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Thread: Hand planes

  1. #1
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    Hand planes

    I have a #5 Stanley Jack Plane and would like to use it to smooth out a drawer face I am putting together. I saw a #7 or #8 jointer plane at Leo's house and other than making me drool and want one, do I need one?

    I do not have a planner or jointer so would like to use hand tools to do this work for now. Would my Jack plane be a good all around tool?

    Thanks
    Dan
    Dan Thibert
    Leominster MA

  2. #2
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    Quote Originally Posted by Dan Thibert View Post
    I have a #5 Stanley Jack Plane and would like to use it to smooth out a drawer face I am putting together. I saw a #7 or #8 jointer plane at Leo's house and other than making me drool and want one, do I need one?

    I do not have a planner or jointer so would like to use hand tools to do this work for now. Would my Jack plane be a good all around tool?

    Thanks
    Dan
    You can get by with using the jack plane for both smoothing and flattening operations. I say that with a little caveat. For smoothing you would want to close up the throat and for flattening you would want to open it up so that you can take bigger shaving, making it go faster. On my bench plane the moving of the frog is a simple operation (I do not need to remove the blade). It may be on your plane it is a more time consuming task. If it is then you might consider setting it one way and buying another plane (either a smoother or a jointer).

    I have a smoother, jack and a jointer. All three are used, but if I could only have one plane, it would be a jack. If I only could have two, it would have been a smoother and a jointer (or maybe a fore plane).

    Hope this helps in some way.
    Last edited by Bill Satko; 05-27-2009 at 05:55 PM.

  3. #3
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    What is the difference between a smoother and a Jack plane?
    Dan Thibert
    Leominster MA

  4. #4
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    Quote Originally Posted by Dan Thibert View Post
    What is the difference between a smoother and a Jack plane?
    Mostly length, but it is also set up to take a very fine shaving. It is used to smooth the surface and clean up after using the larger planes which are generally use for hogging away material quickly and in case of the very long planes making the wood very flat. Because the smoother is shorter it can "clean up" the valleys left by the longer planes. Smoothers are generally in the size 3 to 4 1/2 range (using Bailey sizes), but even a jack can be set up as one, it just won't do as fine of job in some cases.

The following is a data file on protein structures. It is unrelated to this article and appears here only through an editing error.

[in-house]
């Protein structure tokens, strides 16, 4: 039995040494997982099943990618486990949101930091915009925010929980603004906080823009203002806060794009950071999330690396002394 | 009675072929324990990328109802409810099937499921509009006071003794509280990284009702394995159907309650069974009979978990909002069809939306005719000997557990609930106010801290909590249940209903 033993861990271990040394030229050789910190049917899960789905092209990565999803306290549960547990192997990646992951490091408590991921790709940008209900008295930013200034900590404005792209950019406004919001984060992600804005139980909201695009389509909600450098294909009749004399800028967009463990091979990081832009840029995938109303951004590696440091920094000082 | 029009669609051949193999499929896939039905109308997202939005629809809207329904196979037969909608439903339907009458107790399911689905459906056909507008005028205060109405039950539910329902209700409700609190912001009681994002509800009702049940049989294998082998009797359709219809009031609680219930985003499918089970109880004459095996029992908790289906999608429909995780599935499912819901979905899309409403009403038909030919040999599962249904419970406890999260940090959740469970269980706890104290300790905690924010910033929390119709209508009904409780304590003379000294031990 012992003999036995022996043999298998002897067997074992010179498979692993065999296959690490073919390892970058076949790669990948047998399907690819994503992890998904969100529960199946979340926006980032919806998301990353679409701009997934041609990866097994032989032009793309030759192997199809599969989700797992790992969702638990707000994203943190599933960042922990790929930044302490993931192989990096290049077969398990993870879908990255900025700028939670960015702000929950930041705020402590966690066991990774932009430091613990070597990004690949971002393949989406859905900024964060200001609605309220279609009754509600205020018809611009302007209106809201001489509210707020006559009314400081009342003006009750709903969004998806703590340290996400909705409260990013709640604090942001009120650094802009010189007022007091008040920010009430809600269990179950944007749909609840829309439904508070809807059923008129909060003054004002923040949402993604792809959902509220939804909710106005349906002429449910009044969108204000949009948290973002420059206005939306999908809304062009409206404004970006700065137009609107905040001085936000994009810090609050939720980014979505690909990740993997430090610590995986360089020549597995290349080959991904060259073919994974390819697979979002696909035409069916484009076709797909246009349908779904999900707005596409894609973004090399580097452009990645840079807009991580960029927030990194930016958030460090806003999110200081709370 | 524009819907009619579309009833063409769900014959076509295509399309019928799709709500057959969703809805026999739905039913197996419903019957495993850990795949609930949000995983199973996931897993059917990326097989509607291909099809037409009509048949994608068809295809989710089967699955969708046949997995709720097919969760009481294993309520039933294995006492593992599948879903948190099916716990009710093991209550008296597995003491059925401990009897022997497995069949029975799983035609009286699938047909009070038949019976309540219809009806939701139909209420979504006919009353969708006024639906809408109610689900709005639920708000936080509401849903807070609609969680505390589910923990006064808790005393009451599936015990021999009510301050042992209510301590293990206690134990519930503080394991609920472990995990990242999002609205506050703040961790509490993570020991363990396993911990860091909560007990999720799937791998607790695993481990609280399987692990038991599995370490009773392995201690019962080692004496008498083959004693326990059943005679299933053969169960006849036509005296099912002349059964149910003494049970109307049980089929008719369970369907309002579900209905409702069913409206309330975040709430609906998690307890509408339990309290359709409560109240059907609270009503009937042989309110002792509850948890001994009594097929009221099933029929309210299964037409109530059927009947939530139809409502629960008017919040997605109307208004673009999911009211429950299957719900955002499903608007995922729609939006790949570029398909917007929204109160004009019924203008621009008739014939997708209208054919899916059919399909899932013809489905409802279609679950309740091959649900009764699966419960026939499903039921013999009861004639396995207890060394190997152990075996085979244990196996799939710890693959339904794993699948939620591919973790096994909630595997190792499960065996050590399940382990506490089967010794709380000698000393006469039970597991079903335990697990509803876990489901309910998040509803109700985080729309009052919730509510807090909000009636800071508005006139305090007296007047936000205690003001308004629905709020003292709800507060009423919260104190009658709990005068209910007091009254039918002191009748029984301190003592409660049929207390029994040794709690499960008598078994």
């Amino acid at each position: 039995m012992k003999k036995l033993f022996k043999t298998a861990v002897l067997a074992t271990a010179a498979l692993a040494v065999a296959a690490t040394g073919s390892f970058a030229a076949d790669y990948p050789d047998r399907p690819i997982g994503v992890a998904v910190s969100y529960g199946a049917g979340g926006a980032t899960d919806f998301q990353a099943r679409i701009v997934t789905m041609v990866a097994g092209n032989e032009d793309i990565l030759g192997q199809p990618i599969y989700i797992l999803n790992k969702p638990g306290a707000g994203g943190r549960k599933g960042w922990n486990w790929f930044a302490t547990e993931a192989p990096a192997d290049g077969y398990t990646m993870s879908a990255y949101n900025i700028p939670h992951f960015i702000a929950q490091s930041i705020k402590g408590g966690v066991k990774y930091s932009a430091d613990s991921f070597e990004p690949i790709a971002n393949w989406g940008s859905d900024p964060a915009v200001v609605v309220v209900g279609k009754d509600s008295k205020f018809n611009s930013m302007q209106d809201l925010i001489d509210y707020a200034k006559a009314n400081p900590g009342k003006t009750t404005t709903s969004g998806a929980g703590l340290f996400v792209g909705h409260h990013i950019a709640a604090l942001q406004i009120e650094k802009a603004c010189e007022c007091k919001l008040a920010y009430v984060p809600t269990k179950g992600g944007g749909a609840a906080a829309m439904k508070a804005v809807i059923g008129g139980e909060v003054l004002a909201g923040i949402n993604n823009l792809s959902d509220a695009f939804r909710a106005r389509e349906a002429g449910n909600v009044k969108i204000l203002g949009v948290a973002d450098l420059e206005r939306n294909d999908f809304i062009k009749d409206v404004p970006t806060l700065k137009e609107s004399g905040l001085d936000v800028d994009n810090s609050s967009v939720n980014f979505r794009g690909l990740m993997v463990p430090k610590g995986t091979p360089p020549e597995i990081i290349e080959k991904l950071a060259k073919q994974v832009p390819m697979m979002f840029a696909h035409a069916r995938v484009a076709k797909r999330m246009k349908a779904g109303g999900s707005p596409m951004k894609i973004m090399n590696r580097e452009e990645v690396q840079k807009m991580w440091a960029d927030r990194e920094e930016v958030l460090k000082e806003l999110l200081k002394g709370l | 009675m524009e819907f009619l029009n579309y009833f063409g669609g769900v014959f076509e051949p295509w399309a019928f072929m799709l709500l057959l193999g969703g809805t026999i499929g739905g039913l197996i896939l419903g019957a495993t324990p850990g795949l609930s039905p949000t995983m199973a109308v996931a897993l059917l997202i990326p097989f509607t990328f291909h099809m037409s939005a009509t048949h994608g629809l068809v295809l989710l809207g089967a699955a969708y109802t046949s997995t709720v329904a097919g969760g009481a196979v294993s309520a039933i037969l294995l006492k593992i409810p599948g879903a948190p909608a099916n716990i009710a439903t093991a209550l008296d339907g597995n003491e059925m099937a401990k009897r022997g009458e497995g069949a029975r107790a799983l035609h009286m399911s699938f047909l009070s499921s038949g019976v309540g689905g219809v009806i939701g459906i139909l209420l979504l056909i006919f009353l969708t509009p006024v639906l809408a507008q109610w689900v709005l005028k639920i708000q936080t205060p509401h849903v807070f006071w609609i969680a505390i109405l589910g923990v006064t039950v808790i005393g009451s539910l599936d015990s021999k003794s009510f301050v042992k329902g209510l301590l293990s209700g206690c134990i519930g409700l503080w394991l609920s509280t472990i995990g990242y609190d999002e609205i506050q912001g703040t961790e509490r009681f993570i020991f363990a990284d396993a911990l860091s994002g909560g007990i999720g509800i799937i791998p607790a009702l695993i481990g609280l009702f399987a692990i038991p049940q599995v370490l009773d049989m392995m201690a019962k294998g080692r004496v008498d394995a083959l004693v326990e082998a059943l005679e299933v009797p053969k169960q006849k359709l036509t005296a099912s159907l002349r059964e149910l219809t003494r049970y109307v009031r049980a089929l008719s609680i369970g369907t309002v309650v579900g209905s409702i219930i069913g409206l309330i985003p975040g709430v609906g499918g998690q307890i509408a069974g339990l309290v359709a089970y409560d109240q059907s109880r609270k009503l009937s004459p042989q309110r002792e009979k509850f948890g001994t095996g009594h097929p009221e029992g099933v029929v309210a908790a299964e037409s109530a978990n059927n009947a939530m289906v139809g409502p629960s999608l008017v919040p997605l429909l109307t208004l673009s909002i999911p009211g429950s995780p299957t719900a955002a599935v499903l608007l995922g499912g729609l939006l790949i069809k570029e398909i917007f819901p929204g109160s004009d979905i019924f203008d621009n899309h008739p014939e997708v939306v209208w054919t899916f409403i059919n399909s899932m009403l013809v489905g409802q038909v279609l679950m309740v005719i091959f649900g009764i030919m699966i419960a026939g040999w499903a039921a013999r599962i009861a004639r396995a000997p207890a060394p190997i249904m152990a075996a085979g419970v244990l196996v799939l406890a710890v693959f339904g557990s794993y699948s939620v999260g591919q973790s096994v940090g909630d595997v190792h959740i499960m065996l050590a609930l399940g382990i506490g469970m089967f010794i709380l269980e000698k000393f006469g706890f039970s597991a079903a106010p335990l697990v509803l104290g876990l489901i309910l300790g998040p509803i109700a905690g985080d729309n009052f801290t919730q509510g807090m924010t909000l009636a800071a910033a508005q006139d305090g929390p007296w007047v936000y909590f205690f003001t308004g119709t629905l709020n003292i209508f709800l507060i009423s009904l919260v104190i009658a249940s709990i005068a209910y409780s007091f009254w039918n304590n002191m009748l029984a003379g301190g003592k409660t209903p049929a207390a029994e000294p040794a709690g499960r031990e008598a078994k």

Take a look at Lie Nielsen's website for a look of an example of a smoother. Look under bench planes. Oh! One more thing before you go there. Give your credit card to your wife and make her promise not to give it back to you, no matter what you say later.

    http://www.lie-nielsen.com/

  5. #5
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    I've been to Lie-Nielson and I can not even afford to look
    Those are not planes those are works of art

    I think I may even have a smaller plane that may be a smoother plane size
    I got one plane from my father in law years ago and it sat doing nothing and just got one from my father. The one from my father is the #5 I am pretty sure and the other is smaller but I do not remember what size it is. I've cleaned both of them up and sharpened them.

    So lets assume it is a smoother what would I use each plane for?

    The Jack plane for jointing and getting a flat surface, and the smoother to get a smoother surface?

    The jack plane would be set for larger bites of wood where the smoother would be set for very light shaving?

    I appreciate your help
    Dan
    Dan Thibert
    Leominster MA

  6. #6
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    Dan, for almost all the info on planes you might want, spend some time here:

    http://www.supertool.com/StanleyBG/stan0a.html

  7. #7
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    careful dan you treading on some very slippery slopes and kens link is a very good one to start with ..sounds like you have a no. 4 as your other plane give us some pics and we can give you a better idea of where you could head..
    If in Doubt, Build it Stout!
    One hand washes the other!
    Don't put off today till tomorrow!

  8. #8
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    Looking forward to going home and looking, and maybe taking some pics
    Dan Thibert
    Leominster MA

  9. #9
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    Quote Originally Posted by larry merlau View Post
    careful dan you treading on some very slippery slopes and kens link is a very good one to start with ..
    Yup and now I have Larry, Ken and Bill to thank for me looking at planes.

    This probably can be worse than the spinny vortex I mean how many Lathes can you have. Ooops dont let Chuck see this post. He has as many spinny things as i have screwdrivers.
    Last edited by Stuart Ablett; 05-28-2009 at 06:48 AM. Reason: Fixed a "QUOTE" tag :)
    cheers

  10. #10
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    Surprised no one else has already said this. But, if you have one plane of one style and you see another plane of another style, you need it.

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